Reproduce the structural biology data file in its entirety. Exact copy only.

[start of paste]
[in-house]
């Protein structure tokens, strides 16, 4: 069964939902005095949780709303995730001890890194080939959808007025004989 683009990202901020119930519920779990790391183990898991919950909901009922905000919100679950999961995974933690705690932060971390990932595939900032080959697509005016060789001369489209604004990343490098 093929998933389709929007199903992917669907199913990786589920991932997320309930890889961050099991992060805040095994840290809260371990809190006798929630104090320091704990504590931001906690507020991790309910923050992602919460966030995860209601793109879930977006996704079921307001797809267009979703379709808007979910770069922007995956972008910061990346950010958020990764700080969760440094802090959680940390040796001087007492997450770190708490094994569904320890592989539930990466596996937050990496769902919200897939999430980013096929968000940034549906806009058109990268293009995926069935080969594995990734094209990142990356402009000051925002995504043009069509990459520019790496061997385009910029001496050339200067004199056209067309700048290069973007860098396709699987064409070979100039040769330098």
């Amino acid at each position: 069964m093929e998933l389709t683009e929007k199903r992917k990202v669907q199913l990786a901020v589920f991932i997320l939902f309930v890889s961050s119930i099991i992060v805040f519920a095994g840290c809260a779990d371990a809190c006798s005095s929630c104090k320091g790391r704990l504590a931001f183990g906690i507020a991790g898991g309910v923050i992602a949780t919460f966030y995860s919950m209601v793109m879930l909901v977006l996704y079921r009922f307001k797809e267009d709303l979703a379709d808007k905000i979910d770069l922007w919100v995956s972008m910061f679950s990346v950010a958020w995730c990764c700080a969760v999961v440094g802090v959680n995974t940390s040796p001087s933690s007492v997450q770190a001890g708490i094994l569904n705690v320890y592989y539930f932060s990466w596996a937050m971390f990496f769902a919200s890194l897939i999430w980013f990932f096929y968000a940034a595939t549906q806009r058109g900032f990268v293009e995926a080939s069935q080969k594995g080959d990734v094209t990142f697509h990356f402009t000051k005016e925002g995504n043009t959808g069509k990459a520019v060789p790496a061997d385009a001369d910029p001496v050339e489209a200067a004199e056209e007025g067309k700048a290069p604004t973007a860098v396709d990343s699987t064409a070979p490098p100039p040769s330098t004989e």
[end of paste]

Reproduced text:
[in-house]
């Protein structure tokens, strides 16, 4: 069964939902005095949780709303995730001890890194080939959808007025004989 683009990202901020119930519920779990790391183990898991919950909901009922905000919100679950999961995974933690705690932060971390990932595939900032080959697509005016060789001369489209604004990343490098 093929998933389709929007199903992917669907199913990786589920991932997320309930890889961050099991992060805040095994840290809260371990809190006798929630104090320091704990504590931001906690507020991790309910923050992602919460966030995860209601793109879930977006996704079921307001797809267009979703379709808007979910770069922007995956972008910061990346950010958020990764700080969760440094802090959680940390040796001087007492997450770190708490094994569904320890592989539930990466596996937050990496769902919200897939999430980013096929968000940034549906806009058109990268293009995926069935080969594995990734094209990142990356402009000051925002995504043009069509990459520019790496061997385009910029001496050339200067004199056209067309700048290069973007860098396709699987064409070979100039040769330098």
């Amino acid at each position: 069964m093929e998933l389709t683009e929007k199903r992917k990202v669907q199913l990786a901020v589920f991932i997320l939902f309930v890889s961050s119930i099991i992060v805040f519920a095994g840290c809260a779990d371990a809190c006798s005095s929630c104090k320091g790391r704990l504590a931001f183990g906690i507020a991790g898991g309910v923050i992602a949780t919460f966030y995860s919950m209601v793109m879930l909901v977006l996704y079921r009922f307001k797809e267009d709303l979703a379709d808007k905000i979910d770069l922007w919100v995956s972008m910061f679950s990346v950010a958020w995730c990764c700080a969760v999961v440094g802090v959680n995974t940390s040796p001087s933690s007492v997450q770190a001890g708490i094994l569904n705690v320890y592989y539930f932060s990466w596996a937050m971390f990496f769902a919200s890194l897939i999430w980013f990932f096929y968000a940034a595939t549906q806009r058109g900032f990268v293009e995926a080939s069935q080969k594995g080959d990734v094209t990142f697509h990356f402009t000051k005016e925002g995504n043009t959808g069509k990459a520019v060789p790496a061997d385009a001369d910029p001496v050339e489209a200067a004199e056209e007025g067309k700048a290069p604004t973007a860098v396709d990343s699987t064409a070979p490098p100039p040769s330098t004989e």